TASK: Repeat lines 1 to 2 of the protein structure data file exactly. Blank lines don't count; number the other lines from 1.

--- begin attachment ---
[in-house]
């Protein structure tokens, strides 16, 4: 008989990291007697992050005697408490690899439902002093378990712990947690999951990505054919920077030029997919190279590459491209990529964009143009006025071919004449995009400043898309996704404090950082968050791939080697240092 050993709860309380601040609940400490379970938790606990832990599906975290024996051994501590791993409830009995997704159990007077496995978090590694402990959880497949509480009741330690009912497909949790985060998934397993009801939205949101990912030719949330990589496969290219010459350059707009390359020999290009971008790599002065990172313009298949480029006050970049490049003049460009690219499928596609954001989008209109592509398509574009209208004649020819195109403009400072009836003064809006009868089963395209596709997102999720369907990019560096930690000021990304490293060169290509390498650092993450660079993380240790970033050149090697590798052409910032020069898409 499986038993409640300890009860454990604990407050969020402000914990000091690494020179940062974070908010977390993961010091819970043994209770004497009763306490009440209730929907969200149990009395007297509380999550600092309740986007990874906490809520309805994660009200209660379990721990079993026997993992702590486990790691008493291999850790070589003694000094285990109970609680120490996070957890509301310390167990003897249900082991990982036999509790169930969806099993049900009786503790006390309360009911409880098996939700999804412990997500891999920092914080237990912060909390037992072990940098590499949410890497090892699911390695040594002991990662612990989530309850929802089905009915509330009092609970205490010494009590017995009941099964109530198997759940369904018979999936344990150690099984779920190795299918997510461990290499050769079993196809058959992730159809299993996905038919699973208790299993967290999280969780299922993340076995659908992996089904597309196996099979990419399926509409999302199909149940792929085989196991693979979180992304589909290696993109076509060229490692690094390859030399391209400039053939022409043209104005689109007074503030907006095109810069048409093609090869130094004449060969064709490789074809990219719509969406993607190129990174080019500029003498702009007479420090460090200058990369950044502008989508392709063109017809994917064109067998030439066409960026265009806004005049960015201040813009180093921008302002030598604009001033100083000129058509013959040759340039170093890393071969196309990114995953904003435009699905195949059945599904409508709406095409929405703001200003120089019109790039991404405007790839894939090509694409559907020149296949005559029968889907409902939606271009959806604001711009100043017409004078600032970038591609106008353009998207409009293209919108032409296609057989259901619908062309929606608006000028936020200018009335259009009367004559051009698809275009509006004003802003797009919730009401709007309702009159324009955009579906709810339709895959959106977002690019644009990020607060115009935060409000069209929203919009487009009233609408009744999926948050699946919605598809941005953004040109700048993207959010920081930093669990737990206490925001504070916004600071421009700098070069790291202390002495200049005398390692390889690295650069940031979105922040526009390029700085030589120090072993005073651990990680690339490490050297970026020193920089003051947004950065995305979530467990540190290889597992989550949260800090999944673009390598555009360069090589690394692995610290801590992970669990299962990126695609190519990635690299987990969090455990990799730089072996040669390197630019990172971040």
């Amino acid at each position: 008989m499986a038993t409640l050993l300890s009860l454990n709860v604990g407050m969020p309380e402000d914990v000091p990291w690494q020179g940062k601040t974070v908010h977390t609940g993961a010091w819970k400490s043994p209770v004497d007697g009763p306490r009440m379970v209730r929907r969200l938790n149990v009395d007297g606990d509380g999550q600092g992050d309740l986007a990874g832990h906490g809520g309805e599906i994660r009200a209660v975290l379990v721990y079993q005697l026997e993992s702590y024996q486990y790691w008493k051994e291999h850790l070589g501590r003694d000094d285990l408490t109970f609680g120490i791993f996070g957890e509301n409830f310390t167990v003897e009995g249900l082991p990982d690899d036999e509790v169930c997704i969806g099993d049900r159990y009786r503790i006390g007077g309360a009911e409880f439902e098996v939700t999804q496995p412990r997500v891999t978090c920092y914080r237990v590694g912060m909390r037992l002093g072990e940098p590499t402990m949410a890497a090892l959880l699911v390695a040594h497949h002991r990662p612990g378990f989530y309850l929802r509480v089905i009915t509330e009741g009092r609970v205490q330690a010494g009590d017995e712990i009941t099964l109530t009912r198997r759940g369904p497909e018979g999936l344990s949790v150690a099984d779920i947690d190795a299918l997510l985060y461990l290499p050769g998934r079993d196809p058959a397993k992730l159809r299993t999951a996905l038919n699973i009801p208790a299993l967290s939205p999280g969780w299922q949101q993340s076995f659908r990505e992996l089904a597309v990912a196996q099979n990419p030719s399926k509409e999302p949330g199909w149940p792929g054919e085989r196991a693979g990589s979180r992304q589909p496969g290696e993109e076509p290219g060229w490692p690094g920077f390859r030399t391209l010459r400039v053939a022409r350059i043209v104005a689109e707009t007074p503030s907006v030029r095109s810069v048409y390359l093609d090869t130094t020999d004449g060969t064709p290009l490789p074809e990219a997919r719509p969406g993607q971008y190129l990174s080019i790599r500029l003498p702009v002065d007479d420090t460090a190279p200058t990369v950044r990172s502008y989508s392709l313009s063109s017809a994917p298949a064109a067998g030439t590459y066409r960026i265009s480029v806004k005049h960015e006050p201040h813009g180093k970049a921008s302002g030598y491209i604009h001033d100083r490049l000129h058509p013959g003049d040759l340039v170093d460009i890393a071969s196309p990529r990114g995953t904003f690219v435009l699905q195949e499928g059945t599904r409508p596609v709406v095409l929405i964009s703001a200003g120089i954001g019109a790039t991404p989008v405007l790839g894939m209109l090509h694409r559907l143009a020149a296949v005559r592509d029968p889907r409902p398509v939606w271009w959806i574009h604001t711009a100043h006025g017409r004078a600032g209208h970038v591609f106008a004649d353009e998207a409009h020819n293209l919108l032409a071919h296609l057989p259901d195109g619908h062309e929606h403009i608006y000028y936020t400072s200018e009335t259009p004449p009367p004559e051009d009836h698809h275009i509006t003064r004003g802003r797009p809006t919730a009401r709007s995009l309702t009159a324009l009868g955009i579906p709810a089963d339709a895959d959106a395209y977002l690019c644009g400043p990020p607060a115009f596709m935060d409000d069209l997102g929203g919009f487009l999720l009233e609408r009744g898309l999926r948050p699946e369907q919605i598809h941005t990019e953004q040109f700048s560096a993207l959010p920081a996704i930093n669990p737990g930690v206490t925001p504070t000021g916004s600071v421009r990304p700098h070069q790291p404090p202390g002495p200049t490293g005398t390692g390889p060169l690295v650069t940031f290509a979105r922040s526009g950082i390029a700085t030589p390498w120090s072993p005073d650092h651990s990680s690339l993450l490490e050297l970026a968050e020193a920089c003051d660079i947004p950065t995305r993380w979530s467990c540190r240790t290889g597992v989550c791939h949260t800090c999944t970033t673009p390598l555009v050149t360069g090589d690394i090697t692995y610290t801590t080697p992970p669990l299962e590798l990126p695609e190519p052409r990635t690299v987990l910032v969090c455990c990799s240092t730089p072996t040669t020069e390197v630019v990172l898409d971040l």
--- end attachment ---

[in-house]
């Protein structure tokens, strides 16, 4: 008989990291007697992050005697408490690899439902002093378990712990947690999951990505054919920077030029997919190279590459491209990529964009143009006025071919004449995009400043898309996704404090950082968050791939080697240092 050993709860309380601040609940400490379970938790606990832990599906975290024996051994501590791993409830009995997704159990007077496995978090590694402990959880497949509480009741330690009912497909949790985060998934397993009801939205949101990912030719949330990589496969290219010459350059707009390359020999290009971008790599002065990172313009298949480029006050970049490049003049460009690219499928596609954001989008209109592509398509574009209208004649020819195109403009400072009836003064809006009868089963395209596709997102999720369907990019560096930690000021990304490293060169290509390498650092993450660079993380240790970033050149090697590798052409910032020069898409 499986038993409640300890009860454990604990407050969020402000914990000091690494020179940062974070908010977390993961010091819970043994209770004497009763306490009440209730929907969200149990009395007297509380999550600092309740986007990874906490809520309805994660009200209660379990721990079993026997993992702590486990790691008493291999850790070589003694000094285990109970609680120490996070957890509301310390167990003897249900082991990982036999509790169930969806099993049900009786503790006390309360009911409880098996939700999804412990997500891999920092914080237990912060909390037992072990940098590499949410890497090892699911390695040594002991990662612990989530309850929802089905009915509330009092609970205490010494009590017995009941099964109530198997759940369904018979999936344990150690099984779920190795299918997510461990290499050769079993196809058959992730159809299993996905038919699973208790299993967290999280969780299922993340076995659908992996089904597309196996099979990419399926509409999302199909149940792929085989196991693979979180992304589909290696993109076509060229490692690094390859030399391209400039053939022409043209104005689109007074503030907006095109810069048409093609090869130094004449060969064709490789074809990219719509969406993607190129990174080019500029003498702009007479420090460090200058990369950044502008989508392709063109017809994917064109067998030439066409960026265009806004005049960015201040813009180093921008302002030598604009001033100083000129058509013959040759340039170093890393071969196309990114995953904003435009699905195949059945599904409508709406095409929405703001200003120089019109790039991404405007790839894939090509694409559907020149296949005559029968889907409902939606271009959806604001711009100043017409004078600032970038591609106008353009998207409009293209919108032409296609057989259901619908062309929606608006000028936020200018009335259009009367004559051009698809275009509006004003802003797009919730009401709007309702009159324009955009579906709810339709895959959106977002690019644009990020607060115009935060409000069209929203919009487009009233609408009744999926948050699946919605598809941005953004040109700048993207959010920081930093669990737990206490925001504070916004600071421009700098070069790291202390002495200049005398390692390889690295650069940031979105922040526009390029700085030589120090072993005073651990990680690339490490050297970026020193920089003051947004950065995305979530467990540190290889597992989550949260800090999944673009390598555009360069090589690394692995610290801590992970669990299962990126695609190519990635690299987990969090455990990799730089072996040669390197630019990172971040």